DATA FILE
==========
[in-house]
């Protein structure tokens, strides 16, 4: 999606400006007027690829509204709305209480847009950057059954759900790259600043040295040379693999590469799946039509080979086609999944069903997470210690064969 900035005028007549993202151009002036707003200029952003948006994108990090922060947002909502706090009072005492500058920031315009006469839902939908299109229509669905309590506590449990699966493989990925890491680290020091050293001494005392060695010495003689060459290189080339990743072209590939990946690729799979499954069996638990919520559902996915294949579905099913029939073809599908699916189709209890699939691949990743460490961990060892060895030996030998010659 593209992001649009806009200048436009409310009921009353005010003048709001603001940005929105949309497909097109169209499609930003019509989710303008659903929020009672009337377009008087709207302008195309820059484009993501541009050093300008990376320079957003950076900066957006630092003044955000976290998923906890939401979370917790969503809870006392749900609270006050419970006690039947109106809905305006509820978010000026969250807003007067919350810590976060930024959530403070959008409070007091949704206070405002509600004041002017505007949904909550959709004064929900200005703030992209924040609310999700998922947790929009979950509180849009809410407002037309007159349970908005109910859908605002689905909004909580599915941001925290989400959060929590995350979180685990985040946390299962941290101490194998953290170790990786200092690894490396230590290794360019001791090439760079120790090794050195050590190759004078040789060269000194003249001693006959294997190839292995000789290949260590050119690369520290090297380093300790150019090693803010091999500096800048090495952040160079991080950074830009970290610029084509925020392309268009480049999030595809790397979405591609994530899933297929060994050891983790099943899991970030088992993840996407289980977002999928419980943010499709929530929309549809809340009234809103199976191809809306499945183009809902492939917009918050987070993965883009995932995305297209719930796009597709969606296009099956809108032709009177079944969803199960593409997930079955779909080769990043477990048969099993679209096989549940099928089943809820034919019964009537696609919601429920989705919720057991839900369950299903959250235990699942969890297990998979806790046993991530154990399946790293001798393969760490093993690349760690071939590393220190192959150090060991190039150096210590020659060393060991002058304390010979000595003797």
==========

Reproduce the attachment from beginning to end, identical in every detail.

[in-house]
């Protein structure tokens, strides 16, 4: 999606400006007027690829509204709305209480847009950057059954759900790259600043040295040379693999590469799946039509080979086609999944069903997470210690064969 900035005028007549993202151009002036707003200029952003948006994108990090922060947002909502706090009072005492500058920031315009006469839902939908299109229509669905309590506590449990699966493989990925890491680290020091050293001494005392060695010495003689060459290189080339990743072209590939990946690729799979499954069996638990919520559902996915294949579905099913029939073809599908699916189709209890699939691949990743460490961990060892060895030996030998010659 593209992001649009806009200048436009409310009921009353005010003048709001603001940005929105949309497909097109169209499609930003019509989710303008659903929020009672009337377009008087709207302008195309820059484009993501541009050093300008990376320079957003950076900066957006630092003044955000976290998923906890939401979370917790969503809870006392749900609270006050419970006690039947109106809905305006509820978010000026969250807003007067919350810590976060930024959530403070959008409070007091949704206070405002509600004041002017505007949904909550959709004064929900200005703030992209924040609310999700998922947790929009979950509180849009809410407002037309007159349970908005109910859908605002689905909004909580599915941001925290989400959060929590995350979180685990985040946390299962941290101490194998953290170790990786200092690894490396230590290794360019001791090439760079120790090794050195050590190759004078040789060269000194003249001693006959294997190839292995000789290949260590050119690369520290090297380093300790150019090693803010091999500096800048090495952040160079991080950074830009970290610029084509925020392309268009480049999030595809790397979405591609994530899933297929060994050891983790099943899991970030088992993840996407289980977002999928419980943010499709929530929309549809809340009234809103199976191809809306499945183009809902492939917009918050987070993965883009995932995305297209719930796009597709969606296009099956809108032709009177079944969803199960593409997930079955779909080769990043477990048969099993679209096989549940099928089943809820034919019964009537696609919601429920989705919720057991839900369950299903959250235990699942969890297990998979806790046993991530154990399946790293001798393969760490093993690349760690071939590393220190192959150090060991190039150096210590020659060393060991002058304390010979000595003797």